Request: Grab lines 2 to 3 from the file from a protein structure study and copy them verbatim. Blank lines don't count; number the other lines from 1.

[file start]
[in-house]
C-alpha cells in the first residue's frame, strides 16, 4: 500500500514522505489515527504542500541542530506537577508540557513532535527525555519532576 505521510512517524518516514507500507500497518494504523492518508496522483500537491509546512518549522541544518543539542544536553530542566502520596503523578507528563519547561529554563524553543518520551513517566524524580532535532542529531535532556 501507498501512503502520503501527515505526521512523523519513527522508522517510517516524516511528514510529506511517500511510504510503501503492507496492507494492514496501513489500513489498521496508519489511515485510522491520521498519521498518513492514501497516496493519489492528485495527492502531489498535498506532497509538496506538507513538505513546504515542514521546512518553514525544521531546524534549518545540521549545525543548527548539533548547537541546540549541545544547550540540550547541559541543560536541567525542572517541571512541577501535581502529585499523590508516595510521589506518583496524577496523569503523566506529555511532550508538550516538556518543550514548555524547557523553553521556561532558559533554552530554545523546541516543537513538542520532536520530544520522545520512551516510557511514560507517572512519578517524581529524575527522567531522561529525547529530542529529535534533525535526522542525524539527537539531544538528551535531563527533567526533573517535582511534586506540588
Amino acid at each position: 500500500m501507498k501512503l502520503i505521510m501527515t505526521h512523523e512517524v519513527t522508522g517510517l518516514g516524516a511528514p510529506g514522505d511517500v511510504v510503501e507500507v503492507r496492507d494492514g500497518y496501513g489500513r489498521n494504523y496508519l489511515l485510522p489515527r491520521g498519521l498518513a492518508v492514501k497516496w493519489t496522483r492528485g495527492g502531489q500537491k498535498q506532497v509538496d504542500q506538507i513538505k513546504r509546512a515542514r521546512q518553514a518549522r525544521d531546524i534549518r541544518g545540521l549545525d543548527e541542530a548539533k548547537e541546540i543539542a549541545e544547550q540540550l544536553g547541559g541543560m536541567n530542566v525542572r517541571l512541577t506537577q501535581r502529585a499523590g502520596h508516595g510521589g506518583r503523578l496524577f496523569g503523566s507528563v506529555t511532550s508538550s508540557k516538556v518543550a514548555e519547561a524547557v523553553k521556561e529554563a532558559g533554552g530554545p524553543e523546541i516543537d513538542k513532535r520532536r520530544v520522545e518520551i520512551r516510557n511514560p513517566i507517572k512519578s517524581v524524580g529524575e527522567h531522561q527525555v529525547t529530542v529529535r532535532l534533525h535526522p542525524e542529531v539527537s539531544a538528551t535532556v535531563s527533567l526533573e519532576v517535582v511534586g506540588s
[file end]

C-alpha cells in the first residue's frame, strides 16, 4: 500500500514522505489515527504542500541542530506537577508540557513532535527525555519532576 505521510512517524518516514507500507500497518494504523492518508496522483500537491509546512518549522541544518543539542544536553530542566502520596503523578507528563519547561529554563524553543518520551513517566524524580532535532542529531535532556 501507498501512503502520503501527515505526521512523523519513527522508522517510517516524516511528514510529506511517500511510504510503501503492507496492507494492514496501513489500513489498521496508519489511515485510522491520521498519521498518513492514501497516496493519489492528485495527492502531489498535498506532497509538496506538507513538505513546504515542514521546512518553514525544521531546524534549518545540521549545525543548527548539533548547537541546540549541545544547550540540550547541559541543560536541567525542572517541571512541577501535581502529585499523590508516595510521589506518583496524577496523569503523566506529555511532550508538550516538556518543550514548555524547557523553553521556561532558559533554552530554545523546541516543537513538542520532536520530544520522545520512551516510557511514560507517572512519578517524581529524575527522567531522561529525547529530542529529535534533525535526522542525524539527537539531544538528551535531563527533567526533573517535582511534586506540588
Amino acid at each position: 500500500m501507498k501512503l502520503i505521510m501527515t505526521h512523523e512517524v519513527t522508522g517510517l518516514g516524516a511528514p510529506g514522505d511517500v511510504v510503501e507500507v503492507r496492507d494492514g500497518y496501513g489500513r489498521n494504523y496508519l489511515l485510522p489515527r491520521g498519521l498518513a492518508v492514501k497516496w493519489t496522483r492528485g495527492g502531489q500537491k498535498q506532497v509538496d504542500q506538507i513538505k513546504r509546512a515542514r521546512q518553514a518549522r525544521d531546524i534549518r541544518g545540521l549545525d543548527e541542530a548539533k548547537e541546540i543539542a549541545e544547550q540540550l544536553g547541559g541543560m536541567n530542566v525542572r517541571l512541577t506537577q501535581r502529585a499523590g502520596h508516595g510521589g506518583r503523578l496524577f496523569g503523566s507528563v506529555t511532550s508538550s508540557k516538556v518543550a514548555e519547561a524547557v523553553k521556561e529554563a532558559g533554552g530554545p524553543e523546541i516543537d513538542k513532535r520532536r520530544v520522545e518520551i520512551r516510557n511514560p513517566i507517572k512519578s517524581v524524580g529524575e527522567h531522561q527525555v529525547t529530542v529529535r532535532l534533525h535526522p542525524e542529531v539527537s539531544a538528551t535532556v535531563s527533567l526533573e519532576v517535582v511534586g506540588s